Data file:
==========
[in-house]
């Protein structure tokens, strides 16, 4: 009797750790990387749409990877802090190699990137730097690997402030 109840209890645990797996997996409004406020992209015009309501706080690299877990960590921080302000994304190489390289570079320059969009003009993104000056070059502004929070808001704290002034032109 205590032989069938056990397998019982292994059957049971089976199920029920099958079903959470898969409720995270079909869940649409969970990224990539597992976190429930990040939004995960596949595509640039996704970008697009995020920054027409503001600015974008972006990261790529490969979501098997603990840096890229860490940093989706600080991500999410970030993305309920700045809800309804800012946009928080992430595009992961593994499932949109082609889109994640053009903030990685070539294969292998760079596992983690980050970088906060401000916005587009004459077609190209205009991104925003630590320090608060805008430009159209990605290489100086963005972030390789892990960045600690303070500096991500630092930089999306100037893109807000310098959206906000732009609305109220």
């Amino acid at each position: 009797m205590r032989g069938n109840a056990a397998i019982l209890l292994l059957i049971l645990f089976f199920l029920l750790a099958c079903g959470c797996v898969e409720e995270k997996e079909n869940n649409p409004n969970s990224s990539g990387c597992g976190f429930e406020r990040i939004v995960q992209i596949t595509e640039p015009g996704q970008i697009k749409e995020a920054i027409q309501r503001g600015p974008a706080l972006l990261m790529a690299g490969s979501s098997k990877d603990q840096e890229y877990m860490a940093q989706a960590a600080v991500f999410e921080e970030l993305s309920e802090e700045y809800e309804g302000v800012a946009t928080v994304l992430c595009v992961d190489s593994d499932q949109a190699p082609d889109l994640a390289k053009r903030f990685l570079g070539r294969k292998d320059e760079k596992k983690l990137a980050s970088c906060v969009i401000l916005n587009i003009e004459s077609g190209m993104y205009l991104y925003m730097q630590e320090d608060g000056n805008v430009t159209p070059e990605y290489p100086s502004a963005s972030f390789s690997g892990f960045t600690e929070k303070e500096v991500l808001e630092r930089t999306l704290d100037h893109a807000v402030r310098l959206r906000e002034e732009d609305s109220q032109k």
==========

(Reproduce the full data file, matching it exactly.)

[in-house]
């Protein structure tokens, strides 16, 4: 009797750790990387749409990877802090190699990137730097690997402030 109840209890645990797996997996409004406020992209015009309501706080690299877990960590921080302000994304190489390289570079320059969009003009993104000056070059502004929070808001704290002034032109 205590032989069938056990397998019982292994059957049971089976199920029920099958079903959470898969409720995270079909869940649409969970990224990539597992976190429930990040939004995960596949595509640039996704970008697009995020920054027409503001600015974008972006990261790529490969979501098997603990840096890229860490940093989706600080991500999410970030993305309920700045809800309804800012946009928080992430595009992961593994499932949109082609889109994640053009903030990685070539294969292998760079596992983690980050970088906060401000916005587009004459077609190209205009991104925003630590320090608060805008430009159209990605290489100086963005972030390789892990960045600690303070500096991500630092930089999306100037893109807000310098959206906000732009609305109220």
């Amino acid at each position: 009797m205590r032989g069938n109840a056990a397998i019982l209890l292994l059957i049971l645990f089976f199920l029920l750790a099958c079903g959470c797996v898969e409720e995270k997996e079909n869940n649409p409004n969970s990224s990539g990387c597992g976190f429930e406020r990040i939004v995960q992209i596949t595509e640039p015009g996704q970008i697009k749409e995020a920054i027409q309501r503001g600015p974008a706080l972006l990261m790529a690299g490969s979501s098997k990877d603990q840096e890229y877990m860490a940093q989706a960590a600080v991500f999410e921080e970030l993305s309920e802090e700045y809800e309804g302000v800012a946009t928080v994304l992430c595009v992961d190489s593994d499932q949109a190699p082609d889109l994640a390289k053009r903030f990685l570079g070539r294969k292998d320059e760079k596992k983690l990137a980050s970088c906060v969009i401000l916005n587009i003009e004459s077609g190209m993104y205009l991104y925003m730097q630590e320090d608060g000056n805008v430009t159209p070059e990605y290489p100086s502004a963005s972030f390789s690997g892990f960045t600690e929070k303070e500096v991500l808001e630092r930089t999306l704290d100037h893109a807000v402030r310098l959206r906000e002034e732009d609305s109220q032109k």